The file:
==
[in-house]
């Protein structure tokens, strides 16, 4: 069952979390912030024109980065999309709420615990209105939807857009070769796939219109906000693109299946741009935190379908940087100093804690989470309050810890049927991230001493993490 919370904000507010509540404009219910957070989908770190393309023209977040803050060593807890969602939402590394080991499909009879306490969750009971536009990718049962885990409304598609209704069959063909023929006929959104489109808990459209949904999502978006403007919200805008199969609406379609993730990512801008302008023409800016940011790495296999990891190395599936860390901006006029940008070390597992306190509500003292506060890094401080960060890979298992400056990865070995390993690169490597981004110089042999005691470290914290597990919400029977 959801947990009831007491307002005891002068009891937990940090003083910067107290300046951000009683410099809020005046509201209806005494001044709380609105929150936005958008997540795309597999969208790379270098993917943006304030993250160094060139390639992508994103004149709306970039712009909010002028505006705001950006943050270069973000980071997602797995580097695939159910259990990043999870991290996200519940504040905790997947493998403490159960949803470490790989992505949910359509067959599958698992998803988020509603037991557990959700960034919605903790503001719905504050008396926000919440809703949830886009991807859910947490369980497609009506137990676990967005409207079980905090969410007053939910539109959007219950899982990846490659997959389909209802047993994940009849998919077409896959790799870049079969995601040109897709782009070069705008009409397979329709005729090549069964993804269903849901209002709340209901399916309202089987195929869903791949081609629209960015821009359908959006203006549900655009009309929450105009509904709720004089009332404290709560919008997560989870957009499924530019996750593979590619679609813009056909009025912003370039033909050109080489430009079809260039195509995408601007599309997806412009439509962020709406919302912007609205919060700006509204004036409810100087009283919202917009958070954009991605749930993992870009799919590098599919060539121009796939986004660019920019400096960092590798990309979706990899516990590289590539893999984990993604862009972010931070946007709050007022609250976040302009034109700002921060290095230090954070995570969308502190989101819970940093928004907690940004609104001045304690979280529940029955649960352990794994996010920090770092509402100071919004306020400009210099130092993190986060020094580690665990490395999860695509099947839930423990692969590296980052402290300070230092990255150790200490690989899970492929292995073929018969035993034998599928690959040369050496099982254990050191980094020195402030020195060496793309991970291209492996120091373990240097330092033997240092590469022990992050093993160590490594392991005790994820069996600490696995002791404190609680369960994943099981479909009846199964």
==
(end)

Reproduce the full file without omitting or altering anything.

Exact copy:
[in-house]
């Protein structure tokens, strides 16, 4: 069952979390912030024109980065999309709420615990209105939807857009070769796939219109906000693109299946741009935190379908940087100093804690989470309050810890049927991230001493993490 919370904000507010509540404009219910957070989908770190393309023209977040803050060593807890969602939402590394080991499909009879306490969750009971536009990718049962885990409304598609209704069959063909023929006929959104489109808990459209949904999502978006403007919200805008199969609406379609993730990512801008302008023409800016940011790495296999990891190395599936860390901006006029940008070390597992306190509500003292506060890094401080960060890979298992400056990865070995390993690169490597981004110089042999005691470290914290597990919400029977 959801947990009831007491307002005891002068009891937990940090003083910067107290300046951000009683410099809020005046509201209806005494001044709380609105929150936005958008997540795309597999969208790379270098993917943006304030993250160094060139390639992508994103004149709306970039712009909010002028505006705001950006943050270069973000980071997602797995580097695939159910259990990043999870991290996200519940504040905790997947493998403490159960949803470490790989992505949910359509067959599958698992998803988020509603037991557990959700960034919605903790503001719905504050008396926000919440809703949830886009991807859910947490369980497609009506137990676990967005409207079980905090969410007053939910539109959007219950899982990846490659997959389909209802047993994940009849998919077409896959790799870049079969995601040109897709782009070069705008009409397979329709005729090549069964993804269903849901209002709340209901399916309202089987195929869903791949081609629209960015821009359908959006203006549900655009009309929450105009509904709720004089009332404290709560919008997560989870957009499924530019996750593979590619679609813009056909009025912003370039033909050109080489430009079809260039195509995408601007599309997806412009439509962020709406919302912007609205919060700006509204004036409810100087009283919202917009958070954009991605749930993992870009799919590098599919060539121009796939986004660019920019400096960092590798990309979706990899516990590289590539893999984990993604862009972010931070946007709050007022609250976040302009034109700002921060290095230090954070995570969308502190989101819970940093928004907690940004609104001045304690979280529940029955649960352990794994996010920090770092509402100071919004306020400009210099130092993190986060020094580690665990490395999860695509099947839930423990692969590296980052402290300070230092990255150790200490690989899970492929292995073929018969035993034998599928690959040369050496099982254990050191980094020195402030020195060496793309991970291209492996120091373990240097330092033997240092590469022990992050093993160590490594392991005790994820069996600490696995002791404190609680369960994943099981479909009846199964």